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On average, Lindbergh Field (also known as San Diego International Airport) performs 620 operations a day: 310 departures and 310 arrivals.

All 620 of these operations are performed, whether planes are coming or going, over several San Diego neighborhoods.

Despite this, some of these neighborhoods — the worst affected include Banker’s Hill, Loma Portal, and Ocean Beach — are well developed and populated with a mix of rental apartments, condos, and single-family homes.

“From the end of the runway to the ocean is right at three miles,” says Dan Frazee, the director of Airport Noise Mitigation for the San Diego County Airport Authority. “[But] the noise impact area is .92 miles…[It has] just under 10,000 dwelling units and a population of just under 23,000.”

The planes fly disarmingly low over Banker’s Hill, especially, as they land at Lindbergh not far away. Shayna Banfe and Emilie Schneider’s apartment, a white, airy loft with a small patio, is no exception. The planes pass overhead and swoop downwards past their back French doors; the sound is both low- and high-pitched, a deep rumble accompanied by a reedy, mechanical whine. The planes skim past the apartment’s skylight, casting a shadow on the couch below.

Deciding whether to live directly under passing aircraft was something Schneider and Banfe had to discuss when they went apartment-hunting three months ago.

“We actually talked about it,” says Schneider. “We said, ‘It’s a little bit risky,’ but it’s just more fun out here.”

So far, Schneider and Banfe are enjoying their apartment just off Fourth Avenue. They considered living in Golden Hill, in a house Banfe describes as “cute” and “tucked away,” but ultimately decided Banker’s Hill was more for them.

Before moving in, the duo wasn’t certain what to expect.

“We weren’t totally sure how bad it was,” Banfe says, “because when we came [and looked at the apartment] we said, ‘We have to make a conscious effort to hear it.’ But we didn’t. We were trying to [get] examples of what it really was like, but we just sort of went for it without totally knowing.”

The typical aircraft, according to Mechanical Engineering Magazine, generates an average of “150 decibels at a distance of 100 feet.” For this reason, Lindbergh enforces a strict curfew, disallowing planes from departing from 11:30 p.m.–6:30 a.m., ensuring that the late-night and early-morning hours remain noise-free. Airlines that break curfew are fined $2000 for their first violation, $6000 for their second, and $10,000 if all violations fall within a six-month period.

The curfew, while it may limit the number of flights out of Lindbergh, does not, however, limit planes flying in. Aircraft may arrive at any time of night, as mandated by the federal government.

“They say, ‘You are a 24-hour operation,’ ” says Frazee. “There’s only one airport I’m aware of that has both an arrival and departure curfew, and that’s John Wayne [in Orange County].”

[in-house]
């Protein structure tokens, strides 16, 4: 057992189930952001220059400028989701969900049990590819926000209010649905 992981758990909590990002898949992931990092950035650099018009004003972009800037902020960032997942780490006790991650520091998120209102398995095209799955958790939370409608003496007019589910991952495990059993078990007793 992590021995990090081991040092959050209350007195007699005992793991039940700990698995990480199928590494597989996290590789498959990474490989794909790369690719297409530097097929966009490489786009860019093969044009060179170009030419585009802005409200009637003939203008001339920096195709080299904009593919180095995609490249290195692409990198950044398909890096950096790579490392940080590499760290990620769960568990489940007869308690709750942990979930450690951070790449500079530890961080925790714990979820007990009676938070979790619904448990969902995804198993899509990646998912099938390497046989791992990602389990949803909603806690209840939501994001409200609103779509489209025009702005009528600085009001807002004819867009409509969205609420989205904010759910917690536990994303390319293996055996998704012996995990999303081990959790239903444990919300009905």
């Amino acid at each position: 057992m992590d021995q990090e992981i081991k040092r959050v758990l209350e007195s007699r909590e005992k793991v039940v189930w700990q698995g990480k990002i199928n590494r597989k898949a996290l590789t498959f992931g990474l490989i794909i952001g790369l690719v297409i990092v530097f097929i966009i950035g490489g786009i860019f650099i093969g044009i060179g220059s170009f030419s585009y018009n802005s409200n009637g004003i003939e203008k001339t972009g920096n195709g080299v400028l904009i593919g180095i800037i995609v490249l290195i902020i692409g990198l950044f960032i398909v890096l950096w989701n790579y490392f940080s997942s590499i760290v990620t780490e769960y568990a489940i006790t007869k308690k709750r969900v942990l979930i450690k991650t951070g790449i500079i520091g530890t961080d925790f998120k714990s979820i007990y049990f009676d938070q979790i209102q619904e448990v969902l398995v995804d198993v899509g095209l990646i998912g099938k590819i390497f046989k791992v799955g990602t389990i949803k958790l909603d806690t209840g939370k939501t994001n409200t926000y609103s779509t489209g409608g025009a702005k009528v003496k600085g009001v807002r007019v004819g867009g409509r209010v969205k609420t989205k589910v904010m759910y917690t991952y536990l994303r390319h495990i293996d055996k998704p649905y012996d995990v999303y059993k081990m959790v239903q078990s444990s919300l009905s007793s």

Frazee estimates that the planes in question, which as they fly over Banfe and Schneider’s loft are on arrival, can come as close as 400 feet from a given building when landing at the San Diego International Airport.

Still, when searching for their apartment, Banfe and Schneider remained undeterred by the flight path. They are now comfortably settled in beneath it.

“Everyone I talked to when we were trying to decide [if] we would live in the flight path, they said you get totally used to it, it’s just like city noises and stuff,” says Schneider, speaking of friends who live in Ocean Beach.

“I don’t think they understood how close we are,” she adds.

The planes are more than close enough for Selin Bahar — who lives not far away, on Fifth Avenue, just off Hawthorn — to be able to distinguish each carrier by the noise of its aircraft.

“If we went to the balcony, I could guess which plane was what from the way they sound,” she says.

While Bahar is used to living with constant noise, she concedes that there are times when it does bother her, such as when she’s trying to watch a movie. She puts a positive spin on it: “[The noise] bothered me until I realized that, when I hear the planes, it’s always a reminder that there is life out there, and people are traveling, and traveling is a big part of me,” she says. “So even if I can’t go home to Turkey and visit my family, I know that there’s this possibility that one of them could get on a plane or that I could get on a plane and go back.”

Others cope in different ways. Eventually, they say, the noise from the planes fades neatly into the background. Gary Sehnert, who has lived in the flight path since the late ’80s, explains how he got used to it after only a few weeks.

“Every time a plane went over, I convinced myself I was sucking up the energy of the engines as they got louder,” he says, “and after a little while, it worked. You do get used to it, I think. You learn to punctuate your conversations and keep the remote handy when watching TV, to turn up the volume and then back down.”

Even so, Sehnert, who lives on West Ivy Street, was unsure of how he would cope with the noise when he first moved.

“I wasn’t sure I could handle the planes,” he says. “The view was neat and all that, and it’s a neat location. I really wanted it to work.”

And it has. In 1998, Sehnert purchased his house, which is just up the street from where he lived his first years in San Diego. His home, ironically painted a periwinkle-ish “infinity and beyond” blue, is in the middle of a hill, with a dramatic view of the harbor. The planes fly directly overhead at a distance that he estimates is less than the length of a football field.

Sehnert can’t say enough good things about the neighborhood.

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